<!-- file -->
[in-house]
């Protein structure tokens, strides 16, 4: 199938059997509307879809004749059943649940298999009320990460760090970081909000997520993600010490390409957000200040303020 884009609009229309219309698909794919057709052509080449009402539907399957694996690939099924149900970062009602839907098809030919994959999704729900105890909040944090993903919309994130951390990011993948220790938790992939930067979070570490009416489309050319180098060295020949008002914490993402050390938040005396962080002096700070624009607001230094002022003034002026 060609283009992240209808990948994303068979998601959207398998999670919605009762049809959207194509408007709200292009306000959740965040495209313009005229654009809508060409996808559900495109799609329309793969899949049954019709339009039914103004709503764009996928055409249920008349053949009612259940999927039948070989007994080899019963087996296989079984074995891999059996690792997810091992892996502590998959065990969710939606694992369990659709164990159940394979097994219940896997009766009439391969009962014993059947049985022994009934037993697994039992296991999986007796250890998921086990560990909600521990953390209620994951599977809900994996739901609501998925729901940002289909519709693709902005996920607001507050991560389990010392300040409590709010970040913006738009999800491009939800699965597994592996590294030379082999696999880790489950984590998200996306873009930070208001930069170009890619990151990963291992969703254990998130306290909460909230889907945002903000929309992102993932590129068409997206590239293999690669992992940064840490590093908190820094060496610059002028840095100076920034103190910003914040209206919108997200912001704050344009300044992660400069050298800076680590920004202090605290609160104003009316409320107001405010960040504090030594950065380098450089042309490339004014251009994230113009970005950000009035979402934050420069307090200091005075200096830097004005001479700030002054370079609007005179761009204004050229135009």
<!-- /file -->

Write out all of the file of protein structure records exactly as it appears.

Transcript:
[in-house]
């Protein structure tokens, strides 16, 4: 199938059997509307879809004749059943649940298999009320990460760090970081909000997520993600010490390409957000200040303020 884009609009229309219309698909794919057709052509080449009402539907399957694996690939099924149900970062009602839907098809030919994959999704729900105890909040944090993903919309994130951390990011993948220790938790992939930067979070570490009416489309050319180098060295020949008002914490993402050390938040005396962080002096700070624009607001230094002022003034002026 060609283009992240209808990948994303068979998601959207398998999670919605009762049809959207194509408007709200292009306000959740965040495209313009005229654009809508060409996808559900495109799609329309793969899949049954019709339009039914103004709503764009996928055409249920008349053949009612259940999927039948070989007994080899019963087996296989079984074995891999059996690792997810091992892996502590998959065990969710939606694992369990659709164990159940394979097994219940896997009766009439391969009962014993059947049985022994009934037993697994039992296991999986007796250890998921086990560990909600521990953390209620994951599977809900994996739901609501998925729901940002289909519709693709902005996920607001507050991560389990010392300040409590709010970040913006738009999800491009939800699965597994592996590294030379082999696999880790489950984590998200996306873009930070208001930069170009890619990151990963291992969703254990998130306290909460909230889907945002903000929309992102993932590129068409997206590239293999690669992992940064840490590093908190820094060496610059002028840095100076920034103190910003914040209206919108997200912001704050344009300044992660400069050298800076680590920004202090605290609160104003009316409320107001405010960040504090030594950065380098450089042309490339004014251009994230113009970005950000009035979402934050420069307090200091005075200096830097004005001479700030002054370079609007005179761009204004050229135009």